Brown Stink Bug Plant Damage and Control

Brown stink bugs are members of Pentatominae family of true bugs (order Heteroptera). Of the 180 species in this family only 5 members are considered of major economic importance: southern green stink bug, Nezara viridula; rice stink bug, Oebalus pugnax pugnax; green stink bug, Acrosternum hilare; brown stink bug, Euschistus servus; and one-spot stink bug Euschistus variolarius. Other stink bugs occasionally can cause severe damage.1

Close up picture of brown stink bug
Brown stink bug, Euschistus servus

The one-spot stink bug and brown stink bug are closely related and similar in appearance. The brown stink bug is mottled in various shades of brown and has black spots on the underside of the abdomen near the margins, while the one-spot stink bug lacks these lateral spots and has one large black spot near the tip of the abdomen and a distinctive longitudinal groove on the hind tibia.2

Most pentatomoids feed on a wide range of fruit, vegetable, nut, and grain crops, as well as wild plants. Adults and nymphs obtain their food by piercing plant tissues with their stylets and extracting plant fluids. Stink bugs may attack all parts of plants, although it is most often seen on fruiting structures. Injured fruit has a cat-faced (puckered) or pitted appearance.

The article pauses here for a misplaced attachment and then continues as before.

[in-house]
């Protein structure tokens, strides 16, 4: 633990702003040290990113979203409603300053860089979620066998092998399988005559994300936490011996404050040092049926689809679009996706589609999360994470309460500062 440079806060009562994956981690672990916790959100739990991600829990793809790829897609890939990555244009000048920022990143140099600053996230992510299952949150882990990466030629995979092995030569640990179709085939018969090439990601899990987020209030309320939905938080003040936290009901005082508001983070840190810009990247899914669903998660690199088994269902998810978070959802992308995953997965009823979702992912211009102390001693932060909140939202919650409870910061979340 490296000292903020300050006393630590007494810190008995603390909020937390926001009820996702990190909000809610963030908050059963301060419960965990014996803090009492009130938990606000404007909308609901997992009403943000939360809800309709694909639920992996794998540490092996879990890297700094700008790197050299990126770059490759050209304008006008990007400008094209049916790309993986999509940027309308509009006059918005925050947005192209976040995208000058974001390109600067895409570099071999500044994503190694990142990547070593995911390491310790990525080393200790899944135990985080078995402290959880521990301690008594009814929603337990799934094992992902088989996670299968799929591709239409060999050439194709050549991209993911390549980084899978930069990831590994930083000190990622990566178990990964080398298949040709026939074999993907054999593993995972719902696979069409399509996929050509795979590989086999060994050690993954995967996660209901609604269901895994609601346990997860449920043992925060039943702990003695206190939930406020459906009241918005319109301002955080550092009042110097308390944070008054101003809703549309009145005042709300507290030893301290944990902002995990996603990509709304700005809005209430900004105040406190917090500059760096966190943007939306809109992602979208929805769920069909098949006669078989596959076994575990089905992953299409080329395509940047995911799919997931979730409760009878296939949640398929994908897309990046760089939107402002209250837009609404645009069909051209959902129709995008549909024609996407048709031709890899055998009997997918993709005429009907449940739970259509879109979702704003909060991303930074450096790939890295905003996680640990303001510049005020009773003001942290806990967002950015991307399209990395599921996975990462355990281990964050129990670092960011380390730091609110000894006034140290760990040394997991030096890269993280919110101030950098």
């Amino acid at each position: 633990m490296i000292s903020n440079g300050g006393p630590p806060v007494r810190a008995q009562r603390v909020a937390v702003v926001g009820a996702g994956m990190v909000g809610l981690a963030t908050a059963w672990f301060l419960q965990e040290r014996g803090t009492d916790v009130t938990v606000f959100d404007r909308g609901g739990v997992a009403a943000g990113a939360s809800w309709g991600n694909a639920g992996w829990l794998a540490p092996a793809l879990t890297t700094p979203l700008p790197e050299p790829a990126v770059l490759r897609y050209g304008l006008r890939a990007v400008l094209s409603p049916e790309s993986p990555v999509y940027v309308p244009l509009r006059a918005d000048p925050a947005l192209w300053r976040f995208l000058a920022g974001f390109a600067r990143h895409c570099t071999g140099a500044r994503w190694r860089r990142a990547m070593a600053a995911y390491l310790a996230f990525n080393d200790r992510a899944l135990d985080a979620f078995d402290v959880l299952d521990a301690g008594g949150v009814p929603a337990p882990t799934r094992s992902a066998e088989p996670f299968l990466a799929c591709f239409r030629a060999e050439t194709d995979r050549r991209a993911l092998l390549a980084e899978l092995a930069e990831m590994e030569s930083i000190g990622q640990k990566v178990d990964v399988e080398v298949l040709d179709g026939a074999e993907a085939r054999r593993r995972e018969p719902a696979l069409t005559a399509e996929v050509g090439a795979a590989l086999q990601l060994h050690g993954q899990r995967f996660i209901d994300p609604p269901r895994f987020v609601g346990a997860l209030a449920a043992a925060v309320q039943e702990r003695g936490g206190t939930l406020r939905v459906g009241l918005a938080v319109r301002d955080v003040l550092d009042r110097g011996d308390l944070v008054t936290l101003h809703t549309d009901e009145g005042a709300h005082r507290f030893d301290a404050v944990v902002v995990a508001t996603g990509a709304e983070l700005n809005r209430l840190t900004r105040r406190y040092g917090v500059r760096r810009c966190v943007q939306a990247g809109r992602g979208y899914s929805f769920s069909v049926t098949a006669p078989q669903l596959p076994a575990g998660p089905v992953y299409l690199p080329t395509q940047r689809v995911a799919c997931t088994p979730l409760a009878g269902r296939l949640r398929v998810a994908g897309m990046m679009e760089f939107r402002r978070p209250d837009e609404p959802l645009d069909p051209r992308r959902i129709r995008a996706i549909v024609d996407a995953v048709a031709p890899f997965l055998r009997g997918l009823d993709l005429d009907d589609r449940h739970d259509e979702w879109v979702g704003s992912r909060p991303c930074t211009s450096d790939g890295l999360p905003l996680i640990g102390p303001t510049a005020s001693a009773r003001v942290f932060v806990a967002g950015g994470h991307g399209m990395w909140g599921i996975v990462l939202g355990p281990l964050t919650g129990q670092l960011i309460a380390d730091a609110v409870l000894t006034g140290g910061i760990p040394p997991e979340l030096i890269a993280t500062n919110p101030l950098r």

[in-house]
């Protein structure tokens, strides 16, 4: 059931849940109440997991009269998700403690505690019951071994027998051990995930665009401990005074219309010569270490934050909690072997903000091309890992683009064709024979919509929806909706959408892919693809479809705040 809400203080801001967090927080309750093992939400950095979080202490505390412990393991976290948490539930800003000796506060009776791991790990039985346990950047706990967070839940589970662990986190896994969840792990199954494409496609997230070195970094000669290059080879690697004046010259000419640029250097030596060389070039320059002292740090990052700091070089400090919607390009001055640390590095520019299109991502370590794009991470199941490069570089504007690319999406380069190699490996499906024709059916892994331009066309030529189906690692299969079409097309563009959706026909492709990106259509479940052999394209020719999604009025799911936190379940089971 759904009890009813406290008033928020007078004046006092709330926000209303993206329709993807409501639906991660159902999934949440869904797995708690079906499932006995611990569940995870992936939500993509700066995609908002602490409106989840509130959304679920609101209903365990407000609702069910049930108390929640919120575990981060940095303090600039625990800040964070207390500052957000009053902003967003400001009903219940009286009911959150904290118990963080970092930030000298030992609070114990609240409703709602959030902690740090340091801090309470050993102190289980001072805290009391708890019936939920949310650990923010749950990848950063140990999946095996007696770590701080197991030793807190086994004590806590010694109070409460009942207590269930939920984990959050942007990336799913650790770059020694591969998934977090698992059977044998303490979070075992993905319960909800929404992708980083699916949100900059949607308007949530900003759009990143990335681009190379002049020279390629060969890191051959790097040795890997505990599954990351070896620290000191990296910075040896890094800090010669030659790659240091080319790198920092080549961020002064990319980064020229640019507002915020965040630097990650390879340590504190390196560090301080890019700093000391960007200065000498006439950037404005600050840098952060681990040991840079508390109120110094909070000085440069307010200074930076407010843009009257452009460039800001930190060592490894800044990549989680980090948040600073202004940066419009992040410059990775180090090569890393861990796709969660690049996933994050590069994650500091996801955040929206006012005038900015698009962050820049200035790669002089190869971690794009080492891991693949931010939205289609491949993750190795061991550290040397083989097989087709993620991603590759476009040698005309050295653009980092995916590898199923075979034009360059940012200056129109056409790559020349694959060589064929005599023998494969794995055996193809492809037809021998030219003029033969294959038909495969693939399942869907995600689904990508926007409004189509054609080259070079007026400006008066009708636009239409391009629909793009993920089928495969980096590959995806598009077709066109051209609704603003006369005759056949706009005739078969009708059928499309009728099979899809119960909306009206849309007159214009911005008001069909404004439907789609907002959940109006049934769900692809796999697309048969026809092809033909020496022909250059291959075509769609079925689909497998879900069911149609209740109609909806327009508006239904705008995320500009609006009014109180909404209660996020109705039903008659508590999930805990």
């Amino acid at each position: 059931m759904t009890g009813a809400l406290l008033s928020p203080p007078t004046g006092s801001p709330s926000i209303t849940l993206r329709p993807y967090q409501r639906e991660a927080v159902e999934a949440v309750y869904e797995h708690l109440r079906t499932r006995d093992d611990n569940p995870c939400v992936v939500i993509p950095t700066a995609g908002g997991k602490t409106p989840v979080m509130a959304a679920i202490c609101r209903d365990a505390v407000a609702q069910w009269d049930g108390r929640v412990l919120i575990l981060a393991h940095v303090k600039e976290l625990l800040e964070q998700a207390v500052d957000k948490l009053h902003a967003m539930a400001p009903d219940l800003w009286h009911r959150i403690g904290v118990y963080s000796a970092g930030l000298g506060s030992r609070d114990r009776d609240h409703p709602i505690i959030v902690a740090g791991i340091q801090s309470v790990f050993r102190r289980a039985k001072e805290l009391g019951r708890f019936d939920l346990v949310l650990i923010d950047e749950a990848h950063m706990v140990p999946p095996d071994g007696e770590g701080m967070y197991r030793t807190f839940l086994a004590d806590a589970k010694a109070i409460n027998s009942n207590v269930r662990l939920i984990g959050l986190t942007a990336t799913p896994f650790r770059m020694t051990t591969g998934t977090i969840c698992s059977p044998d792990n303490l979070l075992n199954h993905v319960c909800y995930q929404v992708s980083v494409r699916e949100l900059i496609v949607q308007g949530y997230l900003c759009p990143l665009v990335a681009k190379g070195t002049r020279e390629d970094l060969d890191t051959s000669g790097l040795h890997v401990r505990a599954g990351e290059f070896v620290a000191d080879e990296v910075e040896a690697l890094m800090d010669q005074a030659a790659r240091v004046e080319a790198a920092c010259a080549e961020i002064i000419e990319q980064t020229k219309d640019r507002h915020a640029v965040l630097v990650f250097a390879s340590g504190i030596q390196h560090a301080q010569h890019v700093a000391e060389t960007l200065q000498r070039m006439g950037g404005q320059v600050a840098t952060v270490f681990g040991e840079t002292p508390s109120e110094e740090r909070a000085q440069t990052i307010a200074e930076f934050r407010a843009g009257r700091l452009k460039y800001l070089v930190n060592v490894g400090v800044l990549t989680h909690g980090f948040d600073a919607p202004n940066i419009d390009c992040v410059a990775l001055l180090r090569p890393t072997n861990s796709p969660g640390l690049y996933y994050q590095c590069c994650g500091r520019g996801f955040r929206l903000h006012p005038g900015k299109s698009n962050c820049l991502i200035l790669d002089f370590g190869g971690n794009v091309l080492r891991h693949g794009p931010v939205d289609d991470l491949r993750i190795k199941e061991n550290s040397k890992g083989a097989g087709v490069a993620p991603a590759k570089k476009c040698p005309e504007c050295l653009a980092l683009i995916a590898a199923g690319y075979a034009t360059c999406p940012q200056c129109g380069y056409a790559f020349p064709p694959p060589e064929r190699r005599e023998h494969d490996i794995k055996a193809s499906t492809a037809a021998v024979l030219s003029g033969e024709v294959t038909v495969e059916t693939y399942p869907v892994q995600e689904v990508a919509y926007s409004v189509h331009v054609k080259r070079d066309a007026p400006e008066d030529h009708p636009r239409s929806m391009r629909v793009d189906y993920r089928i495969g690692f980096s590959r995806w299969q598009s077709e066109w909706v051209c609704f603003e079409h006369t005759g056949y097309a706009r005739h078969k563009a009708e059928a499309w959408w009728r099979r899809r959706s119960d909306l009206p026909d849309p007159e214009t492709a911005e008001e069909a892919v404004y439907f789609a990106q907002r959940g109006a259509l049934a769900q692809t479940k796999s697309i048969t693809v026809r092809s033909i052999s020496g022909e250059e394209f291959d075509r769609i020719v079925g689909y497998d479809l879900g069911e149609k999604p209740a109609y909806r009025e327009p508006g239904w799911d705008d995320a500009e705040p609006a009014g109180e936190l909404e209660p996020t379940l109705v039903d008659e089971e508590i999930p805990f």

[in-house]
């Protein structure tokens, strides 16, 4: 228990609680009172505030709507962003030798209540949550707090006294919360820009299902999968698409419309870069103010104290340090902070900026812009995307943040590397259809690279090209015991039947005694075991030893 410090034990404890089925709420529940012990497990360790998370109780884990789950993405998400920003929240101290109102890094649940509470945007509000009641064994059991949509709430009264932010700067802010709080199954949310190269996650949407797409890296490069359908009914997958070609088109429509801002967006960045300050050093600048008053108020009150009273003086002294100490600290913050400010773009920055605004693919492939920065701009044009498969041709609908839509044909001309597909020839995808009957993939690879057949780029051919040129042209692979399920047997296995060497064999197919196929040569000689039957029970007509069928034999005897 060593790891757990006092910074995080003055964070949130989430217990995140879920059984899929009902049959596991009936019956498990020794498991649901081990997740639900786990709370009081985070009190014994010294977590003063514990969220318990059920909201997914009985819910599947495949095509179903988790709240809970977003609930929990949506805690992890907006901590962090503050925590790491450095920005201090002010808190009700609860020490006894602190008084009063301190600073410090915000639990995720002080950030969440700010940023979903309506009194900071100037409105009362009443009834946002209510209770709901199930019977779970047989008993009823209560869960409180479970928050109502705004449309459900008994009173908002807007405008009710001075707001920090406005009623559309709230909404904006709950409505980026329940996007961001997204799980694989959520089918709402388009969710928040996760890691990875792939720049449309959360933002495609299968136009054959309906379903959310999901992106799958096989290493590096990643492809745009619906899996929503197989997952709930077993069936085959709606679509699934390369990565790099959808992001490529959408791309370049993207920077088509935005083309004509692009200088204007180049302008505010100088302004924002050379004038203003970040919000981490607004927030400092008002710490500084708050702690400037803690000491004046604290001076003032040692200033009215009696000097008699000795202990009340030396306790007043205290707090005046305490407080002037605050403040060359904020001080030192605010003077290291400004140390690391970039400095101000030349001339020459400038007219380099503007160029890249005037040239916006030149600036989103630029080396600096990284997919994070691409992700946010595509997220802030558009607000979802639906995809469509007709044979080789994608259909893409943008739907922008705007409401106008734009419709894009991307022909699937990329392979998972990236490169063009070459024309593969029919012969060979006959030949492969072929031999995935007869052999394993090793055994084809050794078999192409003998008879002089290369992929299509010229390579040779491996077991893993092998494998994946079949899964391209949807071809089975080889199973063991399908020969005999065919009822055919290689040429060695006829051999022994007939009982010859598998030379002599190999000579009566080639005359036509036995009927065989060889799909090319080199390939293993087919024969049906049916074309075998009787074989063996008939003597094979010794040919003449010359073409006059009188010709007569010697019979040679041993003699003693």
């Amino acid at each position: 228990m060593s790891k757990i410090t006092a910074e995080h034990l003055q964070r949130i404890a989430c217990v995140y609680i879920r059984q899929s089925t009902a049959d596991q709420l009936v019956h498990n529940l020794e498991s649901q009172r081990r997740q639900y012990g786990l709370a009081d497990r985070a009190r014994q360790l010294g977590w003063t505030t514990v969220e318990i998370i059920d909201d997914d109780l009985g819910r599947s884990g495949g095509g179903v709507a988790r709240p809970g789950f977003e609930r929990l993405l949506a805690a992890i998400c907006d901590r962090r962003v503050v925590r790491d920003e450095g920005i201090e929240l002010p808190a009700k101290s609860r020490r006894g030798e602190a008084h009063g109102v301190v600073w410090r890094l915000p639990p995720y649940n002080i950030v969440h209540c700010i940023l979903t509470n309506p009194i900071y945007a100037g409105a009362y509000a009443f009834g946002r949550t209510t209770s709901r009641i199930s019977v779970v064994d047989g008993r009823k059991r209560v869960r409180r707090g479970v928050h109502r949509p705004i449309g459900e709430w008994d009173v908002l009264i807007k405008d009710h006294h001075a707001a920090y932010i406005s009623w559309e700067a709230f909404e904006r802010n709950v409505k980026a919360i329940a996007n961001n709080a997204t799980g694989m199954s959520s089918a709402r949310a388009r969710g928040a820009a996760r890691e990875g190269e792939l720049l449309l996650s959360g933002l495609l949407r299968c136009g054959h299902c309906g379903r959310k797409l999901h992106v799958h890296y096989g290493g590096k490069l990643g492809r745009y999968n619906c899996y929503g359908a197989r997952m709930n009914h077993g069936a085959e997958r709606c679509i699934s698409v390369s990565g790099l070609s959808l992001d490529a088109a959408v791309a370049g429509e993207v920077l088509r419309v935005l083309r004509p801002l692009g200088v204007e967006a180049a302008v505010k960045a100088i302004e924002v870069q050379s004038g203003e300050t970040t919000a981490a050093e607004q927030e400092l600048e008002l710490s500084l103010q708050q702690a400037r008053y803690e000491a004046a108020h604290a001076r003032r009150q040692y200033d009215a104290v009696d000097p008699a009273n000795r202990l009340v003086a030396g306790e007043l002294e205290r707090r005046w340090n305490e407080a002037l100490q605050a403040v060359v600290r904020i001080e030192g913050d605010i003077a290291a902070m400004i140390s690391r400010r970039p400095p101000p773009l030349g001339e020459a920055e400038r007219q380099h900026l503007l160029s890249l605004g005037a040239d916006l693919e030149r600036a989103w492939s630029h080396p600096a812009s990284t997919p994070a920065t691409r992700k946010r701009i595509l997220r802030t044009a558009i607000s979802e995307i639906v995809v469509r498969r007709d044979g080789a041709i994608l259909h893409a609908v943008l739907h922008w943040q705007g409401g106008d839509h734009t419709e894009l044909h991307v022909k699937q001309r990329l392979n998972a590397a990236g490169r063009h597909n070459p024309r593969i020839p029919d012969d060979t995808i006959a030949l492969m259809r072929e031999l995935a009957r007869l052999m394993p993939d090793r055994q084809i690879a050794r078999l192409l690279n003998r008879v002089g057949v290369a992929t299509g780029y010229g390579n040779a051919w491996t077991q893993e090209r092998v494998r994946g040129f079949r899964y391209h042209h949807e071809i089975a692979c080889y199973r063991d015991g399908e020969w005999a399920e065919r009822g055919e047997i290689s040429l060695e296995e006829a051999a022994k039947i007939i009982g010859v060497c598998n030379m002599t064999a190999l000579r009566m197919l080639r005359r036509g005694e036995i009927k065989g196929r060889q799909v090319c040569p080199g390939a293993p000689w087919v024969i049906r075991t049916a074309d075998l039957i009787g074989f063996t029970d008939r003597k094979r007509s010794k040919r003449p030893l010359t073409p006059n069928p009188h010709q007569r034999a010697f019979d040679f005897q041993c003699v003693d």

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Adults are about 16 mm long. Adults overwinter on weeds and garden debris where they form large aggregations. Female brown stink bug deposits about 600 eggs during lifetime. Barrel-shaped eggs are deposited in clusters of 30-70 on plant leaves. Nymphs form aggregations. Mature nymphs are about 12 mm long, yellow or pale brown with darker brown spots that form a line on the abdomen.3 There are at least two generations a year.

Knock pests into a container of soapy water; check underside of leaves for egg clusters to destroy. Control weeds in the garden, but maintain pollen and nectar plants to attract beneficials. Predators of brown stink bug include parasitic wasps and tachinid flies.4


  1. Stink Bugs of Economic Importance in America J. E. McPherson, Robert McPherson
  2. Insects of the Great Lakes Region By Gary A. Dunn
  3. A Dictionary of Entomology By George Gordh, Gordon Gordh, David Headrick
  4. Insect, disease & weed I.D. guide: find-it-fast organic solutions for your garden. Jill Jesiolowski Cebenko, Linda A. Gilkeson, Deborah L. Martin

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